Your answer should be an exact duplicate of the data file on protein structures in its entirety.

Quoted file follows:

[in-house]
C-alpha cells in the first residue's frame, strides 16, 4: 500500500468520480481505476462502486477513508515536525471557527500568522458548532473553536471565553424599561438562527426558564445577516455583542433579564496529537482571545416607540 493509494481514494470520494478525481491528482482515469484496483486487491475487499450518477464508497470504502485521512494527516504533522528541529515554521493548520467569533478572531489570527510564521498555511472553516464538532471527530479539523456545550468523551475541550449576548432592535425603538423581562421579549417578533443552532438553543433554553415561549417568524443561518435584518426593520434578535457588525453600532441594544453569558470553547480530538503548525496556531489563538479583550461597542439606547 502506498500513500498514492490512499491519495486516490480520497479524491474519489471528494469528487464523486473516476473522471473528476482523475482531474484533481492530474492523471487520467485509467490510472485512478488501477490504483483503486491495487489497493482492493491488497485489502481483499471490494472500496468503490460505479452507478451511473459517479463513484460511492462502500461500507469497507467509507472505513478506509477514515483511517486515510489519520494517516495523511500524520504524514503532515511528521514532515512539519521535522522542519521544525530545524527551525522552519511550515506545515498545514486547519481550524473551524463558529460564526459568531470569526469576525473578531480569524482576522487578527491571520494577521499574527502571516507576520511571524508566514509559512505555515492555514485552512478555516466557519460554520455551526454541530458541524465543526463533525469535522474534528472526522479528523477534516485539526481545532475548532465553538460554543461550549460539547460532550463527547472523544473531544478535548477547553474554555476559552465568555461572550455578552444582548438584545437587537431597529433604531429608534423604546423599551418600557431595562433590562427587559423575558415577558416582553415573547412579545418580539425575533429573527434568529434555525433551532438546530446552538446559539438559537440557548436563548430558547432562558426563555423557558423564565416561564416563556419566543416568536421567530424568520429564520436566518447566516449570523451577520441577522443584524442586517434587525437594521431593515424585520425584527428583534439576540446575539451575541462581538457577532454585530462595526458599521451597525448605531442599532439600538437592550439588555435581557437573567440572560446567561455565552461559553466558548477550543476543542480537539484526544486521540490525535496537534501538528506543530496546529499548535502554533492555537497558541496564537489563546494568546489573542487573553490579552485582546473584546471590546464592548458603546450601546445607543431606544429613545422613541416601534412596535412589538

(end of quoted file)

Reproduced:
[in-house]
C-alpha cells in the first residue's frame, strides 16, 4: 500500500468520480481505476462502486477513508515536525471557527500568522458548532473553536471565553424599561438562527426558564445577516455583542433579564496529537482571545416607540 493509494481514494470520494478525481491528482482515469484496483486487491475487499450518477464508497470504502485521512494527516504533522528541529515554521493548520467569533478572531489570527510564521498555511472553516464538532471527530479539523456545550468523551475541550449576548432592535425603538423581562421579549417578533443552532438553543433554553415561549417568524443561518435584518426593520434578535457588525453600532441594544453569558470553547480530538503548525496556531489563538479583550461597542439606547 502506498500513500498514492490512499491519495486516490480520497479524491474519489471528494469528487464523486473516476473522471473528476482523475482531474484533481492530474492523471487520467485509467490510472485512478488501477490504483483503486491495487489497493482492493491488497485489502481483499471490494472500496468503490460505479452507478451511473459517479463513484460511492462502500461500507469497507467509507472505513478506509477514515483511517486515510489519520494517516495523511500524520504524514503532515511528521514532515512539519521535522522542519521544525530545524527551525522552519511550515506545515498545514486547519481550524473551524463558529460564526459568531470569526469576525473578531480569524482576522487578527491571520494577521499574527502571516507576520511571524508566514509559512505555515492555514485552512478555516466557519460554520455551526454541530458541524465543526463533525469535522474534528472526522479528523477534516485539526481545532475548532465553538460554543461550549460539547460532550463527547472523544473531544478535548477547553474554555476559552465568555461572550455578552444582548438584545437587537431597529433604531429608534423604546423599551418600557431595562433590562427587559423575558415577558416582553415573547412579545418580539425575533429573527434568529434555525433551532438546530446552538446559539438559537440557548436563548430558547432562558426563555423557558423564565416561564416563556419566543416568536421567530424568520429564520436566518447566516449570523451577520441577522443584524442586517434587525437594521431593515424585520425584527428583534439576540446575539451575541462581538457577532454585530462595526458599521451597525448605531442599532439600538437592550439588555435581557437573567440572560446567561455565552461559553466558548477550543476543542480537539484526544486521540490525535496537534501538528506543530496546529499548535502554533492555537497558541496564537489563546494568546489573542487573553490579552485582546473584546471590546464592548458603546450601546445607543431606544429613545422613541416601534412596535412589538